Fundamentals of Creating Analytic Solutions

Analytics 101

Fundamentals of Creating Analytic Solutions

Analytics 101

In today’s data-driven landscape, organizations across industries are grappling with a common challenge: how to effectively leverage data to optimize business processes, drive profitability, and increase customer satisfaction. Regardless of whether you’re a logistics company, food manufacturer, or healthcare provider, the path to creating robust analytic solutions is remarkably similar.

This comprehensive guide delves into the foundational elements that must be mastered to build a truly impactful analytics capability. We begin by emphasizing the critical importance of gaining a holistic understanding of your core business processes and their interdependencies. Too often, organizations falter by optimizing processes in siloes, missing the intricate connections that can undermine their efforts.

At the heart of the guide is the concept of “Right Architecture” – a data model that connects processes at the ideal level of granularity to surface accurate, actionable insights. Constructing this architecture requires interdisciplinary collaboration between business analysts, data architects, and integration experts, leveraging techniques like whiteboarding sessions and CRUD (create, read, update, delete) matrices.

The guide also highlights frequently overlooked pitfalls, such as establishing metrics at the wrong aggregation levels, leading to lagging, non-predictive indicators. It advocates for a “sense and response” decision framework driven by predictive metrics that can anticipate future scenarios and enable proactive decision-making.

But this is just the tip of the iceberg. The article dives deeper into critical topics like data integration strategies, identifying leading indicators through regression analysis, and real-world examples of how companies across sectors have unlocked game-changing insights.
Don’t miss out on this comprehensive blueprint for analytics success – read the full article to gain a sustainable competitive edge through data-driven decision-making


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Analytics 101

Analytics – Are the same problems nagging us all?

You are a medium sized logistics company and most of your package deliveries are to corporate customers. To increase your profitability you are trying to optimize your business processes as well as increase customer satisfaction. And you are willing to step back and take a holistic approach without leaving any stone unturned. We try and answer some key questions:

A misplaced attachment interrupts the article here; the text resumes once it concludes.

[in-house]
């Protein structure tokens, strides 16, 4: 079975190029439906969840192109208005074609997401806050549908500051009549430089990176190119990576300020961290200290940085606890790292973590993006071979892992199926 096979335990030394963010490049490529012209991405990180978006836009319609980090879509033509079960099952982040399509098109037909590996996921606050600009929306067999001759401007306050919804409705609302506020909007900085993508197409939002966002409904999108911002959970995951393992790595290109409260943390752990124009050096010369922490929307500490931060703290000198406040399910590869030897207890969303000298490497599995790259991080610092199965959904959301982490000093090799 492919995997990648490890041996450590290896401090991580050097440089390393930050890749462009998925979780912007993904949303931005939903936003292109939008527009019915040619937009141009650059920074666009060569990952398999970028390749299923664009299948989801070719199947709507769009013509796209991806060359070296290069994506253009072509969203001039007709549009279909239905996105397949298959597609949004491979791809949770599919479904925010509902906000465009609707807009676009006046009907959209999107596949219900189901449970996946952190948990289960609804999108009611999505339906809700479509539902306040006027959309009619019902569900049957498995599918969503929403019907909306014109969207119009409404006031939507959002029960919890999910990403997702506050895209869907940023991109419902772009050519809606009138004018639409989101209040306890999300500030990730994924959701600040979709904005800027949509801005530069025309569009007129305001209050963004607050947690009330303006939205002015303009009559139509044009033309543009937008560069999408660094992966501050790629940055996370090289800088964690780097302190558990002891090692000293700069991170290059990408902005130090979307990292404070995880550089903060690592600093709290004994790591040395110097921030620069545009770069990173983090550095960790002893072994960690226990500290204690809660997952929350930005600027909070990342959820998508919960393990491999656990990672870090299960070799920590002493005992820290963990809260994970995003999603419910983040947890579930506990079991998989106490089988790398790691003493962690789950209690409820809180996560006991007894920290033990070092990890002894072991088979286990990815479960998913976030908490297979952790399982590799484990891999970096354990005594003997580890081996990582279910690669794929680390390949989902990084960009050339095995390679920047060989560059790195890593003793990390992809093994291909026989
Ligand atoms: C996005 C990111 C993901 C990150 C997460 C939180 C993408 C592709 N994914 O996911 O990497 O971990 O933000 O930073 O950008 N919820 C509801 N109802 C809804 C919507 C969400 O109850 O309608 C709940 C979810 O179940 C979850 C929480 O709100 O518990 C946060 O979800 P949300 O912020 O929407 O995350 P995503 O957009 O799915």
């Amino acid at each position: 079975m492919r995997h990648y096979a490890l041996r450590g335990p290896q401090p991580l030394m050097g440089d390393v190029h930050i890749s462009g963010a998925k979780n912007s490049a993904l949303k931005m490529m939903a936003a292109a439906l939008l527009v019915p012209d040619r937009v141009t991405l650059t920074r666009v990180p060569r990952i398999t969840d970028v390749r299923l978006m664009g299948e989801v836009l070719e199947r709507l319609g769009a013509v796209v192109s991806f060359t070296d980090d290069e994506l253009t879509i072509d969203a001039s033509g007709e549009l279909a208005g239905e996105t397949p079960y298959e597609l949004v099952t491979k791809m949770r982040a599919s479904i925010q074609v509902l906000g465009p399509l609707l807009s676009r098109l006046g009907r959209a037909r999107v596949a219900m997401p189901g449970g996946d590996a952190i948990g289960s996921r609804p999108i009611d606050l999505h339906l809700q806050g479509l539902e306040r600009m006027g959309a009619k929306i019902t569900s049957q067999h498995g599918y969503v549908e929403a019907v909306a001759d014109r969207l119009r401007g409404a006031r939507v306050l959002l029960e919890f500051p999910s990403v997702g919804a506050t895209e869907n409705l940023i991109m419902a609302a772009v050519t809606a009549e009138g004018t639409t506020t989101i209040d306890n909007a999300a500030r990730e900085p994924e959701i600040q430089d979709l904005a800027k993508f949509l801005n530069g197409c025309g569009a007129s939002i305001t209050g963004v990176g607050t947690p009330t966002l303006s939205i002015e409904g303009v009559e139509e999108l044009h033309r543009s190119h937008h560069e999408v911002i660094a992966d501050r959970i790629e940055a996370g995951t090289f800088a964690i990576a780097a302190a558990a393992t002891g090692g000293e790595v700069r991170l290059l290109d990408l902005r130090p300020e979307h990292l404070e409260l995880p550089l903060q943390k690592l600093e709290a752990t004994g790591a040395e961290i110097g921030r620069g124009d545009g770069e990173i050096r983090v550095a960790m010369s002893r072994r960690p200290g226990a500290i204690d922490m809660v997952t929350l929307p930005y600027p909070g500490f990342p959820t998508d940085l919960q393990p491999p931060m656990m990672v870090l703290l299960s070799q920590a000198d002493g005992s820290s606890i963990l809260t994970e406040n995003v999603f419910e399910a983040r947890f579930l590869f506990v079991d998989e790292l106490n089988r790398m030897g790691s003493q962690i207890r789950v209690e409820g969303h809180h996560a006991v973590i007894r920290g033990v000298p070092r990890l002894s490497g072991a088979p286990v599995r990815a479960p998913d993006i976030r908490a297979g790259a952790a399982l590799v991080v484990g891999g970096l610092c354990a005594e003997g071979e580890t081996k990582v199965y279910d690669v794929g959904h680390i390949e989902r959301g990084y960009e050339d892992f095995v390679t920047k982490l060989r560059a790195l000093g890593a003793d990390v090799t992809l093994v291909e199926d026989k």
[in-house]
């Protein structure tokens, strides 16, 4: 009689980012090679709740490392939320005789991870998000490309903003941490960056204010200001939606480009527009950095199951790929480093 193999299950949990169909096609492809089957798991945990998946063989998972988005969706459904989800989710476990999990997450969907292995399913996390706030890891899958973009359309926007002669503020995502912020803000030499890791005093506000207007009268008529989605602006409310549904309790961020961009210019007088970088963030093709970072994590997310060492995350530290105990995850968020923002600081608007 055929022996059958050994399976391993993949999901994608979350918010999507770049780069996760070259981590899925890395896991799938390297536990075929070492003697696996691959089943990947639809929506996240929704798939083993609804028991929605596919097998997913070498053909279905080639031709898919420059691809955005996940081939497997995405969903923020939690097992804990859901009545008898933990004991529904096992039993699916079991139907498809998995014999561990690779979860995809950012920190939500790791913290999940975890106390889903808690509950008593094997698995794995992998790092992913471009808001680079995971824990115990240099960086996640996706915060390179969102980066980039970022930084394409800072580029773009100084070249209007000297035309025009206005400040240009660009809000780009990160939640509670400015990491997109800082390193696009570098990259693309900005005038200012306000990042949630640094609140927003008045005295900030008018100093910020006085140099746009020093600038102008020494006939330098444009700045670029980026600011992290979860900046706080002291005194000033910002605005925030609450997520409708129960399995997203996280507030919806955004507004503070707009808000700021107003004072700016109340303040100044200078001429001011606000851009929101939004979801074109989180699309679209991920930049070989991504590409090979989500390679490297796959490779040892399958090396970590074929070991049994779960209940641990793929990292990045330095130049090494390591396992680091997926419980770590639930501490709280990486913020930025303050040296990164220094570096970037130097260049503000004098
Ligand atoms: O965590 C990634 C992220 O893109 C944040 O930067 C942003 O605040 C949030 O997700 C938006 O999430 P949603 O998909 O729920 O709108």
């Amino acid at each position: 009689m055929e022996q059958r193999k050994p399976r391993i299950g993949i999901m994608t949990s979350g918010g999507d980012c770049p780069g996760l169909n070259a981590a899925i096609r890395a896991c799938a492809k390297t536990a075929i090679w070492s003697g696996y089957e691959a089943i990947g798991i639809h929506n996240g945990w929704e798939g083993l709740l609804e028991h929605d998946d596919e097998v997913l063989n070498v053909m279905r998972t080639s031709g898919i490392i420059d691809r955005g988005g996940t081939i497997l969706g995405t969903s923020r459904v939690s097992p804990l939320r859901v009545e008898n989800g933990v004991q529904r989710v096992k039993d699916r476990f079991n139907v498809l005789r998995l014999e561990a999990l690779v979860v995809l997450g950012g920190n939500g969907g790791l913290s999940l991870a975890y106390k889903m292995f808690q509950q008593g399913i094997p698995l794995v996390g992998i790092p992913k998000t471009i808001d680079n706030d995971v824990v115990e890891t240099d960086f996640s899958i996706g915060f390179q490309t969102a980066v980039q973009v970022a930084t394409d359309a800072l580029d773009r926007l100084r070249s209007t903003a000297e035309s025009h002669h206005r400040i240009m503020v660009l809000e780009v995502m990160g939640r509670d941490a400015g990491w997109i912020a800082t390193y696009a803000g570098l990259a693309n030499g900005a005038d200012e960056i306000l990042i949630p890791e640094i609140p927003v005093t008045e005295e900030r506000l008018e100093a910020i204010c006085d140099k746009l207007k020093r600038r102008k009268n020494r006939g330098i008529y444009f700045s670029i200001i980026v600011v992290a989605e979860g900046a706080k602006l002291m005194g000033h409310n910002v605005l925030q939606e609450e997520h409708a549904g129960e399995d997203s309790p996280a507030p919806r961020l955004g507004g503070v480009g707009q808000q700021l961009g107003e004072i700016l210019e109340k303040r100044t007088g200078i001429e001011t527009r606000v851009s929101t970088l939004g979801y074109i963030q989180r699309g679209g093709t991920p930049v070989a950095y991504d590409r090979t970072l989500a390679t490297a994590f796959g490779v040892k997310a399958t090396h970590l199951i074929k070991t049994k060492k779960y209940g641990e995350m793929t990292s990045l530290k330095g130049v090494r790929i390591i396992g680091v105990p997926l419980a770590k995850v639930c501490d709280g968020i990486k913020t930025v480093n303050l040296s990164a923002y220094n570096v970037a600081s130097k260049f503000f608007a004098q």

1) Where should you start?
2) What should you do?

And the answer to your surprise is not very different if you are a food product manufacturing company, or medical claims processing company or even a pharmaceutical company.

Decision Support from data can help different organizations in different ways. American Airlines built Electronic Reservations, Otis elevator built predictive maintenance solution, and American Hospital Supply built online ordering systems.

Irrespective of the Industry, from a Decision Support perspective you have three domains at your disposal – Business Processes, Data and Applications. The paper attempts to lay the guide rails for an analytics design procedure that straddles these three domains. Much before an analytics design kicks in, it is the Business Processes and Data which must be obtained right.
Get your process maze right

The first step is to get the lay of the land right. Competing value chains and that means business processes would soon be the only differentiators of your enterprise in the face of increasing commoditization of products and services. A holistic approach is needed, as several of your processes will be interdependent and optimizing one while ignoring the other is like working on one side of the equation while ignoring the other.

For example as a logistics company your business processes might

include setting up new customers, get customers package delivery request, drop off and pick up customers packages, sort packages, track packages and invoice customers. A lost package during sorting could result in issues in customer tracking process, package delivery and subsequently delayed payment from the customers. As these processes are interdependent a holistic view is critical, to observe the connecting dots.

What do most people get wrong often – it’s the Data Model

The white boarding sessions by the Business Analyst, Data architect, and Integration architect need to be independent so that each serves its unique purpose. The following three artefacts must necessarily have the concurrence of business.

  • Process Map
  • Conceptual Data Flow
  • Conceptual data model (for only the entities in the business process)

A CRUD matrix (Create, Read, Update or Delete) for the data elements should be owned by the data integration architect.

The Conceptual data model is the first step to holistically understand the data that your critical business processes are

relying on. It is important for the following reasons:

  • The dimensional model is essentially a subset of this conceptual model. It is based on the data elements documented on in the conceptual model.
  • The data integration processes use the rules documented via the conceptual model to standardize / cleanse data.